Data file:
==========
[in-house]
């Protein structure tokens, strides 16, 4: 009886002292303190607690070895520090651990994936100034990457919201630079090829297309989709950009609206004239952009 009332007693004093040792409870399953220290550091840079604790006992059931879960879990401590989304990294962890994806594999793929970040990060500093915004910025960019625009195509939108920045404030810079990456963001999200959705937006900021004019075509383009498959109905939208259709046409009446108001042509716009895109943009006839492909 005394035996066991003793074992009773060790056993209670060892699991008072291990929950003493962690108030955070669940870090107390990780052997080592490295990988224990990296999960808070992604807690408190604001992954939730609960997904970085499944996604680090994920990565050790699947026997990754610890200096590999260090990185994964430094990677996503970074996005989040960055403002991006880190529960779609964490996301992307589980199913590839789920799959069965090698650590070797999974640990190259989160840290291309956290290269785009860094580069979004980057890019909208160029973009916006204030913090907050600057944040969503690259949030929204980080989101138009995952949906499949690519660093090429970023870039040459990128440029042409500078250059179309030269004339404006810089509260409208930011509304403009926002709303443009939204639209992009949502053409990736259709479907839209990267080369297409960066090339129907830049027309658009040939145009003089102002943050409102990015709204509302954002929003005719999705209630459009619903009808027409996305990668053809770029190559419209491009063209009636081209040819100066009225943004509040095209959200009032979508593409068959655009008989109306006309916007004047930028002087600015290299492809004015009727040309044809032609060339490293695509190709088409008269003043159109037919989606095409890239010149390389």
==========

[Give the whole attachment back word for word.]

[in-house]
């Protein structure tokens, strides 16, 4: 009886002292303190607690070895520090651990994936100034990457919201630079090829297309989709950009609206004239952009 009332007693004093040792409870399953220290550091840079604790006992059931879960879990401590989304990294962890994806594999793929970040990060500093915004910025960019625009195509939108920045404030810079990456963001999200959705937006900021004019075509383009498959109905939208259709046409009446108001042509716009895109943009006839492909 005394035996066991003793074992009773060790056993209670060892699991008072291990929950003493962690108030955070669940870090107390990780052997080592490295990988224990990296999960808070992604807690408190604001992954939730609960997904970085499944996604680090994920990565050790699947026997990754610890200096590999260090990185994964430094990677996503970074996005989040960055403002991006880190529960779609964490996301992307589980199913590839789920799959069965090698650590070797999974640990190259989160840290291309956290290269785009860094580069979004980057890019909208160029973009916006204030913090907050600057944040969503690259949030929204980080989101138009995952949906499949690519660093090429970023870039040459990128440029042409500078250059179309030269004339404006810089509260409208930011509304403009926002709303443009939204639209992009949502053409990736259709479907839209990267080369297409960066090339129907830049027309658009040939145009003089102002943050409102990015709204509302954002929003005719999705209630459009619903009808027409996305990668053809770029190559419209491009063209009636081209040819100066009225943004509040095209959200009032979508593409068959655009008989109306006309916007004047930028002087600015290299492809004015009727040309044809032609060339490293695509190709088409008269003043159109037919989606095409890239010149390389």